Front Page News: Global food riots & Predictions of $250 oil... Classic Top?

Discussion in 'Commodity Futures' started by Rearden Metal, Apr 27, 2008.

  1. You all know about the classic contrarian indicator, stating that whenever X-Trend becomes a screaming front page headline, the top is always near.

    <b>So how about right now?</b> Wal-Mart rationing rice due to panicking food hoarders, food riots spreading across the globe, mainstream financial firms predicting $250 oil and nobody laughs, etc. Looks like a classic commodities top to me. The U.S. gov't abandoning its disastrous corn-to-fuel ethanol scam is all it would take to send grain prices tumbling.

    Your thoughts?
  2. Cutten


    Well, wheat and beans are WAY off their highs, soft commodities have been fucked since early march, precious metals are weak and gold is off 15%. With the exception of energy and rice, the top was *already put in*. And this is in the face of a falling dollar too, which should be good for commodities.

    Feb/march was a classic medium-term blowoff top in most commodities. Energy and rice are really the only strong commodities left that are making new highs. Both are facing short-term supply issues.

    Basically I think commodities got too popular and need like 6-12 months of crap performance so everyone gets bored of them and gives up. Then it will be time to get back in again. I see it as a rerun of Spring 2006 where there was lots of bullishness on commodities - you then had a 1 year correction in oil, gold, copper etc, everything that had gone up loads.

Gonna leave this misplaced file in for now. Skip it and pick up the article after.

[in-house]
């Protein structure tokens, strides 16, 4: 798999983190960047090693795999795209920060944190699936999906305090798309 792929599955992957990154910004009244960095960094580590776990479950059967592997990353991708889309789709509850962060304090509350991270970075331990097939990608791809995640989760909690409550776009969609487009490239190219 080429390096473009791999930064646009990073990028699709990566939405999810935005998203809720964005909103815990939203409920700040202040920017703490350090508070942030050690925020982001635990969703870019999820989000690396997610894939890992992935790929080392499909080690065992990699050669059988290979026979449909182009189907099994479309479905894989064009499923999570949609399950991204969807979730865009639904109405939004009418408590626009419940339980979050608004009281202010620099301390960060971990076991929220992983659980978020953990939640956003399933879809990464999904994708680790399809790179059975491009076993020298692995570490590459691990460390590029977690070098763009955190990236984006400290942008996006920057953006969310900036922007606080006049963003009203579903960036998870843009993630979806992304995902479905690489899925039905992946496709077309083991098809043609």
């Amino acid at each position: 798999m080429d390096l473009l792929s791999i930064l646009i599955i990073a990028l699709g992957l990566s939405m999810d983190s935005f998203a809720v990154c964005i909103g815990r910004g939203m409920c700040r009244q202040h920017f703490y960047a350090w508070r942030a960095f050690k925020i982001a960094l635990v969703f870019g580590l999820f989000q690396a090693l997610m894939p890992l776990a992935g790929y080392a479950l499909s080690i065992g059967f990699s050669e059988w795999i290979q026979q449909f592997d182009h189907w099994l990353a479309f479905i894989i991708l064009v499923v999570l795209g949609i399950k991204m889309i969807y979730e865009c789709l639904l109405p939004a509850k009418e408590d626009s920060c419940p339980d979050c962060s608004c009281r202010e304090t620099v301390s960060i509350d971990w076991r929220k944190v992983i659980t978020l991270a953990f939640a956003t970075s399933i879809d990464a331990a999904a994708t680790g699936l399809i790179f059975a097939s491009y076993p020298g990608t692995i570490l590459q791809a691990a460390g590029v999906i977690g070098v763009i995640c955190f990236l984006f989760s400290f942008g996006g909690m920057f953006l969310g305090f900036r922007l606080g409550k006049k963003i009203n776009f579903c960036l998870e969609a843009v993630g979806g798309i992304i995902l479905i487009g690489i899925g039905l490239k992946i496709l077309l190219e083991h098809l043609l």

The reasons I don't think it's a secular top are:

    1) bullishness has not got high enough. For a secular top you need commodities to be like tech stocks circa early 2000 - insane volume, the whole country (not just traders and wannabe traders) trading them, huge waves of IPOs at ridiculous prices with huge 1-day pops, blue chip commodity firms trading at truly insane P/E multiples (50+ for blue chips, 200-300+ for speculative ones) etc.

    2) the inflation-adjust prices of most commodities are way below their 1970s-1980 highs.

    3) the bear market lasted 20-25 years. This bull is less than a decade old. Commodity bull cycles normally last 10 years minimum and usually longer.

    I think something like Minnie wheat may have made a long-term high. But not soft commodities like sugar, coffee, cotton, cocoa etc. I think this top will be something like the top in 1990 in stocks - you will get a hefty pullback (which has already occured to a large extent) but once that is over, the long-term trend still has plenty to go.